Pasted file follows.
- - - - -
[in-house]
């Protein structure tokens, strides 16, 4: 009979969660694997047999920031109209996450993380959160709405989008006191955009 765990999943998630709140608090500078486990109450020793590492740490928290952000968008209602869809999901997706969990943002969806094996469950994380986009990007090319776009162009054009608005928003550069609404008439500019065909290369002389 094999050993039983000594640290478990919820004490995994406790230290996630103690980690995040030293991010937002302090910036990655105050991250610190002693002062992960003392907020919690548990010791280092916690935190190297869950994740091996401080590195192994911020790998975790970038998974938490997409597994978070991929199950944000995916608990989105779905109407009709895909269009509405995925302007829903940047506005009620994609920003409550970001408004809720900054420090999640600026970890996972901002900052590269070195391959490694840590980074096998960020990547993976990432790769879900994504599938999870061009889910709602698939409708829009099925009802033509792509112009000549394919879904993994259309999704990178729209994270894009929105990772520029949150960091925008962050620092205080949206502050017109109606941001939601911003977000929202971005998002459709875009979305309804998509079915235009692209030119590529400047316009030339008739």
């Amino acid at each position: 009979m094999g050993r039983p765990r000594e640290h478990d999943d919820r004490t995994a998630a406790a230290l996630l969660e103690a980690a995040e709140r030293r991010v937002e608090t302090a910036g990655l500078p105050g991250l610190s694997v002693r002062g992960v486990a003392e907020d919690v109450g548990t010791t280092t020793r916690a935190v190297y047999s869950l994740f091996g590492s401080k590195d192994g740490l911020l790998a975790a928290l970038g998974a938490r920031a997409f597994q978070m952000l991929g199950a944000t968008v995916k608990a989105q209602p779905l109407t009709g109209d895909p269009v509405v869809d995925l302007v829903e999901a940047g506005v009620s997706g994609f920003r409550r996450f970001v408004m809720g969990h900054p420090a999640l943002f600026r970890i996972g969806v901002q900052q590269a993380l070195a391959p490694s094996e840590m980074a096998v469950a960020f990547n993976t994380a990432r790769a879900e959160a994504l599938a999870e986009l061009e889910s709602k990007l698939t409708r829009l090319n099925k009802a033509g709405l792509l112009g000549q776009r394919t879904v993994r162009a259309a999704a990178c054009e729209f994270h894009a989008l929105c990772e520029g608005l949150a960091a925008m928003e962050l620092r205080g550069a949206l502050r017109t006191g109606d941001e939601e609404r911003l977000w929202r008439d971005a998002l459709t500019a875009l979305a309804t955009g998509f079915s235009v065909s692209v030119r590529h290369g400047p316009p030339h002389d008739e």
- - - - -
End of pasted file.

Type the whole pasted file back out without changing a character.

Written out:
[in-house]
């Protein structure tokens, strides 16, 4: 009979969660694997047999920031109209996450993380959160709405989008006191955009 765990999943998630709140608090500078486990109450020793590492740490928290952000968008209602869809999901997706969990943002969806094996469950994380986009990007090319776009162009054009608005928003550069609404008439500019065909290369002389 094999050993039983000594640290478990919820004490995994406790230290996630103690980690995040030293991010937002302090910036990655105050991250610190002693002062992960003392907020919690548990010791280092916690935190190297869950994740091996401080590195192994911020790998975790970038998974938490997409597994978070991929199950944000995916608990989105779905109407009709895909269009509405995925302007829903940047506005009620994609920003409550970001408004809720900054420090999640600026970890996972901002900052590269070195391959490694840590980074096998960020990547993976990432790769879900994504599938999870061009889910709602698939409708829009099925009802033509792509112009000549394919879904993994259309999704990178729209994270894009929105990772520029949150960091925008962050620092205080949206502050017109109606941001939601911003977000929202971005998002459709875009979305309804998509079915235009692209030119590529400047316009030339008739």
């Amino acid at each position: 009979m094999g050993r039983p765990r000594e640290h478990d999943d919820r004490t995994a998630a406790a230290l996630l969660e103690a980690a995040e709140r030293r991010v937002e608090t302090a910036g990655l500078p105050g991250l610190s694997v002693r002062g992960v486990a003392e907020d919690v109450g548990t010791t280092t020793r916690a935190v190297y047999s869950l994740f091996g590492s401080k590195d192994g740490l911020l790998a975790a928290l970038g998974a938490r920031a997409f597994q978070m952000l991929g199950a944000t968008v995916k608990a989105q209602p779905l109407t009709g109209d895909p269009v509405v869809d995925l302007v829903e999901a940047g506005v009620s997706g994609f920003r409550r996450f970001v408004m809720g969990h900054p420090a999640l943002f600026r970890i996972g969806v901002q900052q590269a993380l070195a391959p490694s094996e840590m980074a096998v469950a960020f990547n993976t994380a990432r790769a879900e959160a994504l599938a999870e986009l061009e889910s709602k990007l698939t409708r829009l090319n099925k009802a033509g709405l792509l112009g000549q776009r394919t879904v993994r162009a259309a999704a990178c054009e729209f994270h894009a989008l929105c990772e520029g608005l949150a960091a925008m928003e962050l620092r205080g550069a949206l502050r017109t006191g109606d941001e939601e609404r911003l977000w929202r008439d971005a998002l459709t500019a875009l979305a309804t955009g998509f079915s235009v065909s692209v030119r590529h290369g400047p316009p030339h002389d008739e």